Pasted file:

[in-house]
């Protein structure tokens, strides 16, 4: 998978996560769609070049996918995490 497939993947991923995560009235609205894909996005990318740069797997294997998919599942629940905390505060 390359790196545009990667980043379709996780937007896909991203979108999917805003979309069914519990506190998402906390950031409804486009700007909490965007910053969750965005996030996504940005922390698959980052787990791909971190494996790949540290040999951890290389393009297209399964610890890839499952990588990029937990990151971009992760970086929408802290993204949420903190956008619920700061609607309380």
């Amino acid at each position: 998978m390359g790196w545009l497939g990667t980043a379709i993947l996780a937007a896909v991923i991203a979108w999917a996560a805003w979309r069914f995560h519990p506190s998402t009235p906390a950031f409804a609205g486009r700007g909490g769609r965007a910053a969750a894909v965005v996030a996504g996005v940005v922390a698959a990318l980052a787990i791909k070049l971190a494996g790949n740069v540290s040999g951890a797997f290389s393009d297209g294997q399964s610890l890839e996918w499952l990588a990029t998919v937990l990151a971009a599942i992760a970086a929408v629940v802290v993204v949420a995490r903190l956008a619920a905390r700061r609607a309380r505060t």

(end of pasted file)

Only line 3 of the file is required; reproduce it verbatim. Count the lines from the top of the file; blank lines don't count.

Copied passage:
């Amino acid at each position: 998978m390359g790196w545009l497939g990667t980043a379709i993947l996780a937007a896909v991923i991203a979108w999917a996560a805003w979309r069914f995560h519990p506190s998402t009235p906390a950031f409804a609205g486009r700007g909490g769609r965007a910053a969750a894909v965005v996030a996504g996005v940005v922390a698959a990318l980052a787990i791909k070049l971190a494996g790949n740069v540290s040999g951890a797997f290389s393009d297209g294997q399964s610890l890839e996918w499952l990588a990029t998919v937990l990151a971009a599942i992760a970086a929408v629940v802290v993204v949420a995490r903190l956008a619920a905390r700061r609607a309380r505060t």